Napier is hosting a group of top United States and Canadian fruit-growers for the first time in nearly 30 years.

The International Fruit Tree Association's (IFTA) annual conference - with 200 US and Canadian guests as well as 70 from the New Zealand and Australia produce industries - is being held at the Napier Conference Centre today.

The North American visitors are also taking part in an IFTA study tour to visit orchards and industry leaders in Hawke's Bay, Nelson and Timaru.

Fern Ridge Fresh supply manager Mike Van Workum, who organised the Hawke's Bay leg of the tour, said the group had been split into two. The first 100 participants experienced the region's best orchards on Friday and Saturday and the next 100 would do so tomorrow and Wednesday.


The tour was a great way to show top international producers how well Hawke's Bay and New Zealand was doing in the market and let the international guests experience the region, he said.

"New Zealand is leading the edge in apples ... the production of new varieties.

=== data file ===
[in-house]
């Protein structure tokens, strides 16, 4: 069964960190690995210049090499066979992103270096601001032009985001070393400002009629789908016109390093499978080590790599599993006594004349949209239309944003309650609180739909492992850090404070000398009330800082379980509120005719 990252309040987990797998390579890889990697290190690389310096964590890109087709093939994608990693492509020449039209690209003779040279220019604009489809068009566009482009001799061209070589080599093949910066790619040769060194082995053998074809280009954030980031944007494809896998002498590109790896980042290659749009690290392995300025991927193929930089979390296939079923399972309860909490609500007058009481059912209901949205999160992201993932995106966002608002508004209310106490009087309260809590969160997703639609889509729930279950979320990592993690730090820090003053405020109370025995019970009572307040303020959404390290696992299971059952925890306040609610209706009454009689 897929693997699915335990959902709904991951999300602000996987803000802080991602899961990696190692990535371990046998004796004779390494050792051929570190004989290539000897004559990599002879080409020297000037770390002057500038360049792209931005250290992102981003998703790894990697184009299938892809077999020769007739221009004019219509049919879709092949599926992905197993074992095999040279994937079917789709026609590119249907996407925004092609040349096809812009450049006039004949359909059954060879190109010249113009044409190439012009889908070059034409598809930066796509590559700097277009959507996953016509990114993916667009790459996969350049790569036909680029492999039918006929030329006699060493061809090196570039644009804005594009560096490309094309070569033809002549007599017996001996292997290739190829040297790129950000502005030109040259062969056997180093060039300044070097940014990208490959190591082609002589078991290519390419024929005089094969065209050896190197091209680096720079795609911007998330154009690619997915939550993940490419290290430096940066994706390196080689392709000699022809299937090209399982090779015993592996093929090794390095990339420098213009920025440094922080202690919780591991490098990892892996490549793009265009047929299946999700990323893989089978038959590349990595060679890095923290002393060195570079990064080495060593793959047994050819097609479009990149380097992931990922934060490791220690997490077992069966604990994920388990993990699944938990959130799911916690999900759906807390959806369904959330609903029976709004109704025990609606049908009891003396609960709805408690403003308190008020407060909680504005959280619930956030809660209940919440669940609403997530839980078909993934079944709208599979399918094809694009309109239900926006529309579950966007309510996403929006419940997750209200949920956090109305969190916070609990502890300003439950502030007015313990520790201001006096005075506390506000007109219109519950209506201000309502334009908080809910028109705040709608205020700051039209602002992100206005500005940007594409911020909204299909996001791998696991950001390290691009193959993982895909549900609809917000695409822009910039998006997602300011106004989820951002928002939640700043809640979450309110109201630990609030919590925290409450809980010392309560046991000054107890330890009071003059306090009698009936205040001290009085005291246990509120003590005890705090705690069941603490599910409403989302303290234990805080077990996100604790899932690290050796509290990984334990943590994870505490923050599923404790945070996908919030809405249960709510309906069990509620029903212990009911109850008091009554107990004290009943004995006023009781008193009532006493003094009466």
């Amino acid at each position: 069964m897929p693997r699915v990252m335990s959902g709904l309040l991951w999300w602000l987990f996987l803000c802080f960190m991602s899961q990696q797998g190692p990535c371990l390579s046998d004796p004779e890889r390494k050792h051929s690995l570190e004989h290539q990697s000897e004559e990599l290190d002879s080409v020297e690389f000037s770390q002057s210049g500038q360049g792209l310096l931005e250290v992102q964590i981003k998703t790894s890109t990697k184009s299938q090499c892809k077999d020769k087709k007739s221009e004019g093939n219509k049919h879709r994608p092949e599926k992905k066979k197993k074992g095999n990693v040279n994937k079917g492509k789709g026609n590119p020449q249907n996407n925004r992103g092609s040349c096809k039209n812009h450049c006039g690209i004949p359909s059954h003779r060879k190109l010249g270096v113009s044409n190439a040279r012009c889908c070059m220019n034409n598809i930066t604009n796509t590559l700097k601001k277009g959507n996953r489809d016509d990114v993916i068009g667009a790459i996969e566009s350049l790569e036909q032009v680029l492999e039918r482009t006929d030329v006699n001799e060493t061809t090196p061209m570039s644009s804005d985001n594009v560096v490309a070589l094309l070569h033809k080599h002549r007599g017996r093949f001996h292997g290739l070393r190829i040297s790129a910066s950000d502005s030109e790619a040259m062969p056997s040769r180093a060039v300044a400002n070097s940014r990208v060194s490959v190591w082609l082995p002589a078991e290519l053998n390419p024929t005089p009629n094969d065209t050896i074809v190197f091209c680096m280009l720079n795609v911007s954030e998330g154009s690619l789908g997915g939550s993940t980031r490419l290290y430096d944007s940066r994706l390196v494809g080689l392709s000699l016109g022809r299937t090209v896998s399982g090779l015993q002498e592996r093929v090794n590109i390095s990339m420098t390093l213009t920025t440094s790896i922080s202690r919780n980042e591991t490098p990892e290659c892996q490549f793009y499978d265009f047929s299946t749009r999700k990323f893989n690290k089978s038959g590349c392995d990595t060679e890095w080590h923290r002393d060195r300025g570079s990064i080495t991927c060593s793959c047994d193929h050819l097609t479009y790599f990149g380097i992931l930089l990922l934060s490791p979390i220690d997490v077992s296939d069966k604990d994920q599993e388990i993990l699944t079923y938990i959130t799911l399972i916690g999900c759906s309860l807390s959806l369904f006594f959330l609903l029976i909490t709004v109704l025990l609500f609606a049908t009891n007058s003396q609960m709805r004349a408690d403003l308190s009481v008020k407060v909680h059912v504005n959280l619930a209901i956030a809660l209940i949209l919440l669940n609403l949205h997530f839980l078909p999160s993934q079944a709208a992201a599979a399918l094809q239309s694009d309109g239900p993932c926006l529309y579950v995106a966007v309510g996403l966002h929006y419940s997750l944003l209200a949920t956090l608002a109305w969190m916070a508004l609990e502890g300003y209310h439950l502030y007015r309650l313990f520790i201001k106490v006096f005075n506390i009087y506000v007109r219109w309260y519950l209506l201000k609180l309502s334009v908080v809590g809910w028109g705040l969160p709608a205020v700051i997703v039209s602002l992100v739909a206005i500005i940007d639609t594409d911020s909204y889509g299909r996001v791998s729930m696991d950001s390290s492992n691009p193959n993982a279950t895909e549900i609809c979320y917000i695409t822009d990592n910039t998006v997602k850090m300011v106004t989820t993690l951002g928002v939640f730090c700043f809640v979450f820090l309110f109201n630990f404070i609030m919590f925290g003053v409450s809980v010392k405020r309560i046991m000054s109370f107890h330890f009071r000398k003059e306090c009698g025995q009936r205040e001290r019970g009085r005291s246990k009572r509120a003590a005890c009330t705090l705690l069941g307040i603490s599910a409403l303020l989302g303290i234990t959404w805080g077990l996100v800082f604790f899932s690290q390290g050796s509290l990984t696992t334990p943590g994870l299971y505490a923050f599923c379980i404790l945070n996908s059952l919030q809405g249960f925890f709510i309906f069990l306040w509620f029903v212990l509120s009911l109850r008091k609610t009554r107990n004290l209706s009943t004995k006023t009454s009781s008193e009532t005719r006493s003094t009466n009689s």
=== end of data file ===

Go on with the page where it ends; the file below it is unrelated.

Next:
"We've got a lot of varieties that have been super successful."

Many of the most successful apple breeds in the US came from New Zealand, he said.

The tour had been popular; tickets sold out 10 minutes after going online.

The conference and tour is held in a different country each year and was last held in New Zealand, also in Napier, in 1990.

The conference attendees would learn about different ways the country is transforming the industry in terms of innovation.

The day-long event has highlights including a seminar on robotics in fruit tree production, a panel discussing robot-ready canopies, a presentation about the benefits and risks of integrating protective netting into apple production, and workshops in horticultural strategies and benchmarking orchard performance.


The Hawke's Bay part of the tour included a visit to various orchards to learn about production, variety breeding, commercialisation, fruit maturity, harvest management, modern orchard systems and the integration of technologies.

There was also a visit to NZ Plant and Food Research to learn about ongoing fruit tree research.

The group also got to experience Te Mata Peak, some wineries and had a day off to explore the rest of the region.